The Antidote to Self-Deception

January 9, 2019
By MB Discipleship

In partnership with Seedbed, Mt. Bethel brings you the Seedbed Daily Text:  a study on 1 John.

1 John 1:8

If we claim to be without sin, we deceive ourselves and the truth is not in us.


The longer I live, the more I realize we human beings have an almost limitless capacity to deceive ourselves. In other words, sin may not be our biggest problem. I’m beginning to think our biggest problem is the way we deceive ourselves about sin.

I’ll go first. Like you, I probably wouldn’t come out and claim to be without sin. My problem is the way I have slowly adopted patterns of sin in my own life that I don’t even see as sin anymore. They have become my normal.

For instance, I remember a time in my past when I was a fiercely analytical, point-out-the-problem kind of person. I considered it a gift. I had what I considered the spiritual gift of figuring out what was wrong with just about anything—including you. One day, by the mercy of God, the Holy Spirit revealed to me that I had a critical spirit. What I had normalized as the “gift of critical analysis” was actually the sin of a critical spirit.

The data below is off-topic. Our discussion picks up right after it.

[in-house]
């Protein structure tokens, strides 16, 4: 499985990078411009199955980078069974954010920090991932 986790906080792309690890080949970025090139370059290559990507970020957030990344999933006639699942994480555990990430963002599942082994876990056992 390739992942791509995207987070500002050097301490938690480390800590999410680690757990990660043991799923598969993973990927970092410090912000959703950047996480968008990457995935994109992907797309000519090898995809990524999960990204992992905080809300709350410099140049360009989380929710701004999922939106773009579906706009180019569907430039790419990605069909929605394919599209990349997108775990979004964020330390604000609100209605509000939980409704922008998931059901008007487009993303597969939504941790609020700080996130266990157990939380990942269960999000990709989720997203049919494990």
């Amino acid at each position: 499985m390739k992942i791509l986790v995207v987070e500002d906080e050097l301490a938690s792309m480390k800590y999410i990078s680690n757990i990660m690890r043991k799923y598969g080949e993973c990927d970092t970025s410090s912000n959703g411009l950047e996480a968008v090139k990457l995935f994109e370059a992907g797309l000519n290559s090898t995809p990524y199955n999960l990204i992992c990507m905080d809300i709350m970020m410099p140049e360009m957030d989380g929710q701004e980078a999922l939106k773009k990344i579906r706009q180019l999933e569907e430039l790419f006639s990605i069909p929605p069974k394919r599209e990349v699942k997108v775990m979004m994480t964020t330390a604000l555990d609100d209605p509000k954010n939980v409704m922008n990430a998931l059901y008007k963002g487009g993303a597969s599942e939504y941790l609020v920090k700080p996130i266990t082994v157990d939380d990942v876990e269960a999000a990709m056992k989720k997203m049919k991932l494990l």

Translation: I was self-deceived. I hurt people with impunity. The real bottom line? This was a failure to love. In my judgment, John’s greatest gift to us will be the ability to understand sin through the lens of our relationships rather than through the metrics of our personal performance. Lots more on that to come.

If we claim to be without sin, we deceive ourselves and the truth is not in us.

Here is a walking-around prayer as we walk this way with John. It’s something of an antidote to self-deception: “Lord Jesus Christ, Son of God, have mercy on me a sinner.”

See what I mean? More on this tomorrow.


Lord Jesus, I confess I am a sinner. Now would you help me to actually confess my sins, and not just the outward behaviors, but the inward dispositions and broken ways of my life? Help me to understand sin not as my failure to live up to my standards, but as my failure to love you and other people. In your name, Lord. Amen.


What is the difference between identifying yourself as a sinner and actually confessing your sins?

P.S. If you would ever like to reach out to J.D. Walt, the author of the Daily Text, he can be reached via email at [email protected]. If may take him a few days, but he will respond.